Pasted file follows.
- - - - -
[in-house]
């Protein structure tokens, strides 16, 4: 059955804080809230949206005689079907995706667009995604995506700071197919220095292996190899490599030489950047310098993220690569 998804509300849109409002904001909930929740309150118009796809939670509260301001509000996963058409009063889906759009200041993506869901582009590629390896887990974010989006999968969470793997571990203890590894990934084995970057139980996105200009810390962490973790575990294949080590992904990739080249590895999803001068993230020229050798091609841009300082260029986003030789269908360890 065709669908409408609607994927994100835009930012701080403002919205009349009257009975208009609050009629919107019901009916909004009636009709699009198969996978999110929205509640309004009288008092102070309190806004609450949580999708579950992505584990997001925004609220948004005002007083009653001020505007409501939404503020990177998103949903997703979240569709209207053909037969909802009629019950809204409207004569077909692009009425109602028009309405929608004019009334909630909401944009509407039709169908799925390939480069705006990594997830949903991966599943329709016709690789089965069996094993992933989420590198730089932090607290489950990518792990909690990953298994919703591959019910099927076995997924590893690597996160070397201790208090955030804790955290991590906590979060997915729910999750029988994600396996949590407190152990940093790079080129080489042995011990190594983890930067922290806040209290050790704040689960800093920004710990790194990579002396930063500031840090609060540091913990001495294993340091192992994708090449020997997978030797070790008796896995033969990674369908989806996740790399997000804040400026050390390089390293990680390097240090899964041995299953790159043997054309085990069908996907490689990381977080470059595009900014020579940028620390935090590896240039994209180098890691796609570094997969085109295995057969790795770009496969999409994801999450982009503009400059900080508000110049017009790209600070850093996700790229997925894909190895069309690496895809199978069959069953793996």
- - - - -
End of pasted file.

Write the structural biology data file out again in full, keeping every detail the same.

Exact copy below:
[in-house]
């Protein structure tokens, strides 16, 4: 059955804080809230949206005689079907995706667009995604995506700071197919220095292996190899490599030489950047310098993220690569 998804509300849109409002904001909930929740309150118009796809939670509260301001509000996963058409009063889906759009200041993506869901582009590629390896887990974010989006999968969470793997571990203890590894990934084995970057139980996105200009810390962490973790575990294949080590992904990739080249590895999803001068993230020229050798091609841009300082260029986003030789269908360890 065709669908409408609607994927994100835009930012701080403002919205009349009257009975208009609050009629919107019901009916909004009636009709699009198969996978999110929205509640309004009288008092102070309190806004609450949580999708579950992505584990997001925004609220948004005002007083009653001020505007409501939404503020990177998103949903997703979240569709209207053909037969909802009629019950809204409207004569077909692009009425109602028009309405929608004019009334909630909401944009509407039709169908799925390939480069705006990594997830949903991966599943329709016709690789089965069996094993992933989420590198730089932090607290489950990518792990909690990953298994919703591959019910099927076995997924590893690597996160070397201790208090955030804790955290991590906590979060997915729910999750029988994600396996949590407190152990940093790079080129080489042995011990190594983890930067922290806040209290050790704040689960800093920004710990790194990579002396930063500031840090609060540091913990001495294993340091192992994708090449020997997978030797070790008796896995033969990674369908989806996740790399997000804040400026050390390089390293990680390097240090899964041995299953790159043997054309085990069908996907490689990381977080470059595009900014020579940028620390935090590896240039994209180098890691796609570094997969085109295995057969790795770009496969999409994801999450982009503009400059900080508000110049017009790209600070850093996700790229997925894909190895069309690496895809199978069959069953793996």